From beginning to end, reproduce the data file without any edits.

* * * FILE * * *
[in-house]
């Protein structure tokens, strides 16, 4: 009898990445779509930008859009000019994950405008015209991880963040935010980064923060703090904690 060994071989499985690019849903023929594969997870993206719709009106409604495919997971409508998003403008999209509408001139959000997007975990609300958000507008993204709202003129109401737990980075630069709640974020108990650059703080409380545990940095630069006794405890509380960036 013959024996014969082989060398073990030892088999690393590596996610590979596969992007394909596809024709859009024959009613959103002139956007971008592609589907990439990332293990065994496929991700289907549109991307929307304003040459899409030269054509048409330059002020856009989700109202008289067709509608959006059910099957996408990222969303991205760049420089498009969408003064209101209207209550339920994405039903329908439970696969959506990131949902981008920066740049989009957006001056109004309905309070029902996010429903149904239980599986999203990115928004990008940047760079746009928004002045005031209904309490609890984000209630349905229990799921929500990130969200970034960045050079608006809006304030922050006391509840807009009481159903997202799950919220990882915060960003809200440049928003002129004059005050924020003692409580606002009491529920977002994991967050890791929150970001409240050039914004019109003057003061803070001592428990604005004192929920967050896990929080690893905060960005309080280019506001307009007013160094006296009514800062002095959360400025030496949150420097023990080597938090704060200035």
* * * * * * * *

[in-house]
């Protein structure tokens, strides 16, 4: 009898990445779509930008859009000019994950405008015209991880963040935010980064923060703090904690 060994071989499985690019849903023929594969997870993206719709009106409604495919997971409508998003403008999209509408001139959000997007975990609300958000507008993204709202003129109401737990980075630069709640974020108990650059703080409380545990940095630069006794405890509380960036 013959024996014969082989060398073990030892088999690393590596996610590979596969992007394909596809024709859009024959009613959103002139956007971008592609589907990439990332293990065994496929991700289907549109991307929307304003040459899409030269054509048409330059002020856009989700109202008289067709509608959006059910099957996408990222969303991205760049420089498009969408003064209101209207209550339920994405039903329908439970696969959506990131949902981008920066740049989009957006001056109004309905309070029902996010429903149904239980599986999203990115928004990008940047760079746009928004002045005031209904309490609890984000209630349905229990799921929500990130969200970034960045050079608006809006304030922050006391509840807009009481159903997202799950919220990882915060960003809200440049928003002129004059005050924020003692409580606002009491529920977002994991967050890791929150970001409240050039914004019109003057003061803070001592428990604005004192929920967050896990929080690893905060960005309080280019506001307009007013160094006296009514800062002095959360400025030496949150420097023990080597938090704060200035």